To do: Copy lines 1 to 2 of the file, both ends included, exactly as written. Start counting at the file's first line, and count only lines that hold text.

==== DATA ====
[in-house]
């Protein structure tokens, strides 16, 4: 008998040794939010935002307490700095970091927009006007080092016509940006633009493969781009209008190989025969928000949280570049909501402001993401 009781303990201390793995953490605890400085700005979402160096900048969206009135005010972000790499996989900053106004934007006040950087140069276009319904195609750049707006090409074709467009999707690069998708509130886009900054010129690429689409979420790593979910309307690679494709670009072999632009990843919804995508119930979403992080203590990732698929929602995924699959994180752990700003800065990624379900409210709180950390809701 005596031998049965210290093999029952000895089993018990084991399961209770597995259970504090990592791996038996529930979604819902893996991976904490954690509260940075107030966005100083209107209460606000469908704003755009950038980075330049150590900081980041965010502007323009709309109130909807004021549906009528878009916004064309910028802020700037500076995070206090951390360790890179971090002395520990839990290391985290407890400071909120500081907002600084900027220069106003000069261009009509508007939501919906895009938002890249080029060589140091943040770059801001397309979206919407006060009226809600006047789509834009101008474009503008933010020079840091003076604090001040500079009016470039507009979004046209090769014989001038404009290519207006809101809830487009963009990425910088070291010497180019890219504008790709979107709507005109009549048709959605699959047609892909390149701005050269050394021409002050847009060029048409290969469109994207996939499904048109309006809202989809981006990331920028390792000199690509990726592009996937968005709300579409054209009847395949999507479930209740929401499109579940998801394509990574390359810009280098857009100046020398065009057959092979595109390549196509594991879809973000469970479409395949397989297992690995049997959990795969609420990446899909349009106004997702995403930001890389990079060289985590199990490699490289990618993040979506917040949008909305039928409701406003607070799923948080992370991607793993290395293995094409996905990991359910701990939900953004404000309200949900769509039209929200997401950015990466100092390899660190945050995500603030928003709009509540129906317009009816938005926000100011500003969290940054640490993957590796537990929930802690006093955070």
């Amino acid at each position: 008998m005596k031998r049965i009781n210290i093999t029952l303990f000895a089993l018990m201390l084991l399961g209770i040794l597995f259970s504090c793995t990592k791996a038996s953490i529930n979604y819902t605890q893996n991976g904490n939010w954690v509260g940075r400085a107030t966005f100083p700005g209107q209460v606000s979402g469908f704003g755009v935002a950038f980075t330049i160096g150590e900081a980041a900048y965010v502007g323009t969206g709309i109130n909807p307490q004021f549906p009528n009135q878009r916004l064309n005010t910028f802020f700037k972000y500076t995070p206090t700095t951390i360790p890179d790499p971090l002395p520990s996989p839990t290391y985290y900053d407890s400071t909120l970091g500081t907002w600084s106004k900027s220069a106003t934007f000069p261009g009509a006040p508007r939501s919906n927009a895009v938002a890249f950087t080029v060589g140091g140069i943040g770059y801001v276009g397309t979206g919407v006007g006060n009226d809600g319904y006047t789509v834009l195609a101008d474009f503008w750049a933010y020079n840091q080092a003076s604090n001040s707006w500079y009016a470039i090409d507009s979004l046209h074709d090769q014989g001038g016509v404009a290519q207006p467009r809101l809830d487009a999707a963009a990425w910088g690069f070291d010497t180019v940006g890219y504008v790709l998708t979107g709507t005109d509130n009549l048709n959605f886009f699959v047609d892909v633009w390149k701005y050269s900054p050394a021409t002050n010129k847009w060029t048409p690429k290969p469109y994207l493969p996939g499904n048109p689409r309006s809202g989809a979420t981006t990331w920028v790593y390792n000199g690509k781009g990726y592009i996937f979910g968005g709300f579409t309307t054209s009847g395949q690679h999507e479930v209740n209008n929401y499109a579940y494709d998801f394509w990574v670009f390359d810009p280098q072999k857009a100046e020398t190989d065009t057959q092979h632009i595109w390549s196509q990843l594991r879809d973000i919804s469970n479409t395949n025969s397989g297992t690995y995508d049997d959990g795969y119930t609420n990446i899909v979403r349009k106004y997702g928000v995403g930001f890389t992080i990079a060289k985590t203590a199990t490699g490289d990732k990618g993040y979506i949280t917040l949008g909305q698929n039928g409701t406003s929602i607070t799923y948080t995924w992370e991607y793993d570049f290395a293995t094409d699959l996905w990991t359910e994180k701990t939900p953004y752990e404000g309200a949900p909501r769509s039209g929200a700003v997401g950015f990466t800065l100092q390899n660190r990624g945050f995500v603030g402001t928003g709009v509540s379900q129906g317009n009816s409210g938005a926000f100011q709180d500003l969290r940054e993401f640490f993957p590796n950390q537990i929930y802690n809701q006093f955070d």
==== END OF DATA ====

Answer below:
[in-house]
């Protein structure tokens, strides 16, 4: 008998040794939010935002307490700095970091927009006007080092016509940006633009493969781009209008190989025969928000949280570049909501402001993401 009781303990201390793995953490605890400085700005979402160096900048969206009135005010972000790499996989900053106004934007006040950087140069276009319904195609750049707006090409074709467009999707690069998708509130886009900054010129690429689409979420790593979910309307690679494709670009072999632009990843919804995508119930979403992080203590990732698929929602995924699959994180752990700003800065990624379900409210709180950390809701 005596031998049965210290093999029952000895089993018990084991399961209770597995259970504090990592791996038996529930979604819902893996991976904490954690509260940075107030966005100083209107209460606000469908704003755009950038980075330049150590900081980041965010502007323009709309109130909807004021549906009528878009916004064309910028802020700037500076995070206090951390360790890179971090002395520990839990290391985290407890400071909120500081907002600084900027220069106003000069261009009509508007939501919906895009938002890249080029060589140091943040770059801001397309979206919407006060009226809600006047789509834009101008474009503008933010020079840091003076604090001040500079009016470039507009979004046209090769014989001038404009290519207006809101809830487009963009990425910088070291010497180019890219504008790709979107709507005109009549048709959605699959047609892909390149701005050269050394021409002050847009060029048409290969469109994207996939499904048109309006809202989809981006990331920028390792000199690509990726592009996937968005709300579409054209009847395949999507479930209740929401499109579940998801394509990574390359810009280098857009100046020398065009057959092979595109390549196509594991879809973000469970479409395949397989297992690995049997959990795969609420990446899909349009106004997702995403930001890389990079060289985590199990490699490289990618993040979506917040949008909305039928409701406003607070799923948080992370991607793993290395293995094409996905990991359910701990939900953004404000309200949900769509039209929200997401950015990466100092390899660190945050995500603030928003709009509540129906317009009816938005926000100011500003969290940054640490993957590796537990929930802690006093955070």